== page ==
Associated Factors of Stunting and Thinness among Rural Adolescent Girls in Telangana, South India

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Stunting, adolescence, logistic regression, malnutrition, nutrition education


Adolescent girls are the future mothers and their nutritional needs are critical for the wellbeing of a society and future generations. Stunting and thinness are widely prevalent malnutrition problems among adolescent girls and are known risk factor for obstetric complications and associated with the reduced work capacity. In this connection, an attempt is made in this study to explore the prevalence of stunting and thinness among rural adolescent girls in the newly formed Telangana state in India and their associations with socio-demographic factors. It is a cross sectional study carried out in two districts of Telangana state, India during 2012-2014. WHO guidelines were used to compute the prevalence of stunting and thinness and the data was analyzed on SPSS software. A binary logistic regression was used to identify the risk factors of stunting and thinness and the odds ratios were presented along with the 95% confidence intervals. The prevalence of stunting and thinness among adolescent girls in this study area was 33.4% and 20.4% respectively. Absolute height deficit of 6-13 cm was observed during the adolescence period. Age of the respondent, community, standard of living conditions and occupation of the household head were significantly associated with the stunting and age at menarche, literacy status of the girls was associated with the thinness. The prevalence of stunting and thinness was associated with age of the adolescent girls and standard of living, timely introduction of age-specific nutritional education and practices needed for these adolescent girls.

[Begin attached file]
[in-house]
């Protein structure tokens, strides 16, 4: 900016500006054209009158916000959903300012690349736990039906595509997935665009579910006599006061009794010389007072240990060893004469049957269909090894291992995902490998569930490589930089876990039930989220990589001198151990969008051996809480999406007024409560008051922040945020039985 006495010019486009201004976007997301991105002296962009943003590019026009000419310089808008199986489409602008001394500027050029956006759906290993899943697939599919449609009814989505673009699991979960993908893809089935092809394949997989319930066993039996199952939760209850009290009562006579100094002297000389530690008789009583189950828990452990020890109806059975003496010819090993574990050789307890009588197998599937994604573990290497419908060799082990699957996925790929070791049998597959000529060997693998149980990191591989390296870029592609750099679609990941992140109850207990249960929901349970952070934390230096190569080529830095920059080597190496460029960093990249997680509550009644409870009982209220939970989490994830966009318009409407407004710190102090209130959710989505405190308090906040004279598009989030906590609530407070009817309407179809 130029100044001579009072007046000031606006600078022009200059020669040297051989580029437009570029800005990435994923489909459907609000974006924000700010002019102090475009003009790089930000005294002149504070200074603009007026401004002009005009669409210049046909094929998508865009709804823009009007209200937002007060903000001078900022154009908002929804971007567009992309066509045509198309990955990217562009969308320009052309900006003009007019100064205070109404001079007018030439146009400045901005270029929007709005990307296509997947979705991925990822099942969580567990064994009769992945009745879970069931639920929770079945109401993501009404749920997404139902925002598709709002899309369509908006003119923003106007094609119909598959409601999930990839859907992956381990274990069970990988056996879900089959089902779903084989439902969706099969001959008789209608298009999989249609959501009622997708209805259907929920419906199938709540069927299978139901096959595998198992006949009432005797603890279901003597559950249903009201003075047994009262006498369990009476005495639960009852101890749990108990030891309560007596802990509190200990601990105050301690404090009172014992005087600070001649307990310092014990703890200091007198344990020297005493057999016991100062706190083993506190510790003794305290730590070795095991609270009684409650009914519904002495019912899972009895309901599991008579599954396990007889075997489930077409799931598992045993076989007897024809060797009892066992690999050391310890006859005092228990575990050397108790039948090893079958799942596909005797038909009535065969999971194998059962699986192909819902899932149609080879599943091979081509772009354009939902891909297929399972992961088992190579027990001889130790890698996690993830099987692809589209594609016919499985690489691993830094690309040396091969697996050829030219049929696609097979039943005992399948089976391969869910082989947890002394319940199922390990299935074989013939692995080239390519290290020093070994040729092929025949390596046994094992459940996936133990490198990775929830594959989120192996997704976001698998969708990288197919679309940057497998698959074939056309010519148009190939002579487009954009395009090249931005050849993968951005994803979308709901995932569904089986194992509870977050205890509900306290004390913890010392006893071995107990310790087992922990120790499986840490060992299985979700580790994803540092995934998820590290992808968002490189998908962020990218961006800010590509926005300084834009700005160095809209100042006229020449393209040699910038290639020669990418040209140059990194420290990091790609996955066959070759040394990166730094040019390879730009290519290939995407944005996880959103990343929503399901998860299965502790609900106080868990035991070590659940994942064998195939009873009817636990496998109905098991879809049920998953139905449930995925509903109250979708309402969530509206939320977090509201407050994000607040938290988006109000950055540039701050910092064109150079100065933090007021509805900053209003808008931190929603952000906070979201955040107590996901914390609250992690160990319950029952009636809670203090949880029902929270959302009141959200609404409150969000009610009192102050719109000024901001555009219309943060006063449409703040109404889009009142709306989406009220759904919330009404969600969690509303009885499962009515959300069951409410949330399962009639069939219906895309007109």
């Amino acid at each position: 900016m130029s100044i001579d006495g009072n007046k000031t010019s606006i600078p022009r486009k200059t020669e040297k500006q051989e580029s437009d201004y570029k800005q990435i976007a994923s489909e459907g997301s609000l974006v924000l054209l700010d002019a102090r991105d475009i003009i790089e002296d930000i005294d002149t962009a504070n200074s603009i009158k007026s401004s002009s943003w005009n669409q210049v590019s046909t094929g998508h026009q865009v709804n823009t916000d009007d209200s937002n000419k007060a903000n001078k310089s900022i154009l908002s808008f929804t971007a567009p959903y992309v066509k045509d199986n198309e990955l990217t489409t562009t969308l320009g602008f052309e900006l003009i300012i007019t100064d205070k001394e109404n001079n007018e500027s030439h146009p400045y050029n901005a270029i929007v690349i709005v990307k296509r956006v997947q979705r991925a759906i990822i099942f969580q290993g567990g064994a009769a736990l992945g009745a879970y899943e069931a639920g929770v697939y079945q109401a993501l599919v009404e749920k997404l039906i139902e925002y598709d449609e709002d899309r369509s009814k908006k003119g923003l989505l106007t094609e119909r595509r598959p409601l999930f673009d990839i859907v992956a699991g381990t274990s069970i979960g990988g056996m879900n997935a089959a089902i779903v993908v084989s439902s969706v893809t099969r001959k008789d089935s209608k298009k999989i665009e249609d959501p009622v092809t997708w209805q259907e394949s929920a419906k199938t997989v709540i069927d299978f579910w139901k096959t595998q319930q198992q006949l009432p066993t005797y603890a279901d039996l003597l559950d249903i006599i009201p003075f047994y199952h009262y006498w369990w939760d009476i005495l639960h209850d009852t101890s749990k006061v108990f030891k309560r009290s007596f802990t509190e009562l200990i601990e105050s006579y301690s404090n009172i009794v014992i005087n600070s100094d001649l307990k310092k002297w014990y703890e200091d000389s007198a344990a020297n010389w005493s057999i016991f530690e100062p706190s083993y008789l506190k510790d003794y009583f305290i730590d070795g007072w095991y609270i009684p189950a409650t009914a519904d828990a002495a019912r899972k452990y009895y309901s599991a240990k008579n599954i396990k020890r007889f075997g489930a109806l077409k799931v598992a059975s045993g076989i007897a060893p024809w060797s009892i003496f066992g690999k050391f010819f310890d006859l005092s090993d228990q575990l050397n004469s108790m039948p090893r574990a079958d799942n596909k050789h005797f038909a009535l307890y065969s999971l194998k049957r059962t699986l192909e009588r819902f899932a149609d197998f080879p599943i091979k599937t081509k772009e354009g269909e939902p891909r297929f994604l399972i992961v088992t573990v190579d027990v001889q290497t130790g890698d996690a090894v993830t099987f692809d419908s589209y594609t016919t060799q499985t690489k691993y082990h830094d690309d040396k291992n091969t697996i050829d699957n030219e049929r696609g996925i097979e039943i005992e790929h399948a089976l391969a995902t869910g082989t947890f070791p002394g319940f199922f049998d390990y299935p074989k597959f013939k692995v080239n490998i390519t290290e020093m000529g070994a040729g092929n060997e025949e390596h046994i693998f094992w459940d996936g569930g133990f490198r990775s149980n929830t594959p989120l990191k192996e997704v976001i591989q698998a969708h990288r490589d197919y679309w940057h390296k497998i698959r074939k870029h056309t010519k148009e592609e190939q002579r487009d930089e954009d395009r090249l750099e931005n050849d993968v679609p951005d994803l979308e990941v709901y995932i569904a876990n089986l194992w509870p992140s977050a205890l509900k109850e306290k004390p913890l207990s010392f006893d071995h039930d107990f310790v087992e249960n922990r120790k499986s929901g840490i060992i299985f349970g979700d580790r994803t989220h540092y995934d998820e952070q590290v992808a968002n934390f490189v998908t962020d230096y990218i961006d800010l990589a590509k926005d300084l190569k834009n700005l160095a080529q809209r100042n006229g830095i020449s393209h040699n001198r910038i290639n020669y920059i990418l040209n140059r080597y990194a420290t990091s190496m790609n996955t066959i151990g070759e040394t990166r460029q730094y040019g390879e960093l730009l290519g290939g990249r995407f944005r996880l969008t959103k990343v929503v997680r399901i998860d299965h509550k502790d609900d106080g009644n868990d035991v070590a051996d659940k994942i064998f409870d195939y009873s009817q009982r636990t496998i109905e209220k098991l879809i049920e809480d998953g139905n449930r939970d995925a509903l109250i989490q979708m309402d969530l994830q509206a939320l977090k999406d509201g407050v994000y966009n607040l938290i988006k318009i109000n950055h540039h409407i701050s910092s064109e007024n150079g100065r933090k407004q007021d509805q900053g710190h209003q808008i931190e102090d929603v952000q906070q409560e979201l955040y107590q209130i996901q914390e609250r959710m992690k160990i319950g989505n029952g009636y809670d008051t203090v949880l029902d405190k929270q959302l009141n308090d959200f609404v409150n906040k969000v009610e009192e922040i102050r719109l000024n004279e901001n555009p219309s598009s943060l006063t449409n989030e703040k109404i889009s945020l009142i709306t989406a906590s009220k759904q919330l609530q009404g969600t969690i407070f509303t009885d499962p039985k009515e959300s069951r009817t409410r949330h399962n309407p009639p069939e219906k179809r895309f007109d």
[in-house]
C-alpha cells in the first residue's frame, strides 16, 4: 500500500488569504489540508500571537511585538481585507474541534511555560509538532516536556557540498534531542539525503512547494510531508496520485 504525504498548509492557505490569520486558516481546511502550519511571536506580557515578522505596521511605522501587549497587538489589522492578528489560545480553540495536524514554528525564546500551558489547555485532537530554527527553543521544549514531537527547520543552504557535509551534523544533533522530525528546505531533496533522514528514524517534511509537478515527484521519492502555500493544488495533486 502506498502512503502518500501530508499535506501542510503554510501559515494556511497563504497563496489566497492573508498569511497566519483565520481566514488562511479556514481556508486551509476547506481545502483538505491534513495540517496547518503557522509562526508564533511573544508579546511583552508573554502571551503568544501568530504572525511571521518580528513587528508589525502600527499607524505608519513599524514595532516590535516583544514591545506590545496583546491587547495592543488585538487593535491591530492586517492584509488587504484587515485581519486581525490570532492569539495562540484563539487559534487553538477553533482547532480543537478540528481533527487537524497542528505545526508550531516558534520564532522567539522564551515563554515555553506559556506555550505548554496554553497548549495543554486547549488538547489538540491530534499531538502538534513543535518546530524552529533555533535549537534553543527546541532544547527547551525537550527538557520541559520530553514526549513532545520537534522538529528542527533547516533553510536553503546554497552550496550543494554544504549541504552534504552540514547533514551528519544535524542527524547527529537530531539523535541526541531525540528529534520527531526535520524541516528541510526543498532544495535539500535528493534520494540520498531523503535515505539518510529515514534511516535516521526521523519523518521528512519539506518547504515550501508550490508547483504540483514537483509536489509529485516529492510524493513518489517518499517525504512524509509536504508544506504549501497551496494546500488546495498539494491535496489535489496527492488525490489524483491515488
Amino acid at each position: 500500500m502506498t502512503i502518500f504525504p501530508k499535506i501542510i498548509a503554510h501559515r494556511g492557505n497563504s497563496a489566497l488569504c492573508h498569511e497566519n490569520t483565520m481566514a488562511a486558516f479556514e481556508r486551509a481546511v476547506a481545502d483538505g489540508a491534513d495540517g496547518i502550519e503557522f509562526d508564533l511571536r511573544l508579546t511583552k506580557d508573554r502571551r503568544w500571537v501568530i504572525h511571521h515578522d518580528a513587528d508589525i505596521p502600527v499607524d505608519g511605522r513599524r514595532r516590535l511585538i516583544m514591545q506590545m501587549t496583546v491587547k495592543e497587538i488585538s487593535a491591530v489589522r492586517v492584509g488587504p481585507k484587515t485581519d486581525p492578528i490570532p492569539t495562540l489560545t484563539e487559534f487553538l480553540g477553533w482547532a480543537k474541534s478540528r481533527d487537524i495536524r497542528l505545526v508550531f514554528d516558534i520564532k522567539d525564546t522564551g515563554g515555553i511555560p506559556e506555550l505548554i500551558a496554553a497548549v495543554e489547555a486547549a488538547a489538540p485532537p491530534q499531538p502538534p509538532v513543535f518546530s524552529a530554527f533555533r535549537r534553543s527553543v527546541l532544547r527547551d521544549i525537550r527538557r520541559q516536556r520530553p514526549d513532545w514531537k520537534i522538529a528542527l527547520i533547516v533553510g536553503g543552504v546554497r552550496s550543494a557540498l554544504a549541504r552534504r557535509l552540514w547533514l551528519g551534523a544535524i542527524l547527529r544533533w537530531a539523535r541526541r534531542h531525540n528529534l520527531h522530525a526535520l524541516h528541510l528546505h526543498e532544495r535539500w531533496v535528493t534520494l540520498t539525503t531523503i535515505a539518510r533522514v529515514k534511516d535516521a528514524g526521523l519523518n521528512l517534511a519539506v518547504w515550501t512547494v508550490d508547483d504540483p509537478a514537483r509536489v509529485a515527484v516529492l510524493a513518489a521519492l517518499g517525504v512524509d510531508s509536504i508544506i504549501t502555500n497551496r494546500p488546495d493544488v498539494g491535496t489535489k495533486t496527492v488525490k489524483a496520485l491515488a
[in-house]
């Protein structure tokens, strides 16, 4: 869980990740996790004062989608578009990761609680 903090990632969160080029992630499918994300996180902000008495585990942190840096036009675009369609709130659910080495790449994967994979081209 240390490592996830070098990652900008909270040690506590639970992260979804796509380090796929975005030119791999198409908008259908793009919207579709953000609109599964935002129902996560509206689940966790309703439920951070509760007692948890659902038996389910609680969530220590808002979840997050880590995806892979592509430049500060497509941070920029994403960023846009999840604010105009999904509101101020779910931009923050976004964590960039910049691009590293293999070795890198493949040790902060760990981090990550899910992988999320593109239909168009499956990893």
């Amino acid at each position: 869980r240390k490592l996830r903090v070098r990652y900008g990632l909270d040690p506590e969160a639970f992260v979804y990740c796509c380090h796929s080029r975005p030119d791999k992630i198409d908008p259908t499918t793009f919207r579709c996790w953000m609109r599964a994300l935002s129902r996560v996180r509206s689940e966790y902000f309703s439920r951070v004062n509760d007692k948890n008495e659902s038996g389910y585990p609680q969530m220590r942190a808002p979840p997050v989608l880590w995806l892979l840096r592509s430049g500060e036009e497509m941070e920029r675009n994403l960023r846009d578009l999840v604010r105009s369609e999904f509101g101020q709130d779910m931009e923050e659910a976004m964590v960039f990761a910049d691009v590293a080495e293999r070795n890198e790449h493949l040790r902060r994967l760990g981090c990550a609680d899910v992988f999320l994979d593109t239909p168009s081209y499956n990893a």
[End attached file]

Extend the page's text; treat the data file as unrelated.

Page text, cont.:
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How to Cite

Babu Geddam, J. J., Boiroju, N. K., Mamidi, R. S., Mummadi, M. K., & Pagidoju, S. (2019). Associated Factors of Stunting and Thinness among Rural Adolescent Girls in Telangana, South India. The Indian Journal of Nutrition and Dietetics, 56(4), 381–396.



Original Articles
Received 2019-07-16
Accepted 2019-08-08
Published 2019-10-01



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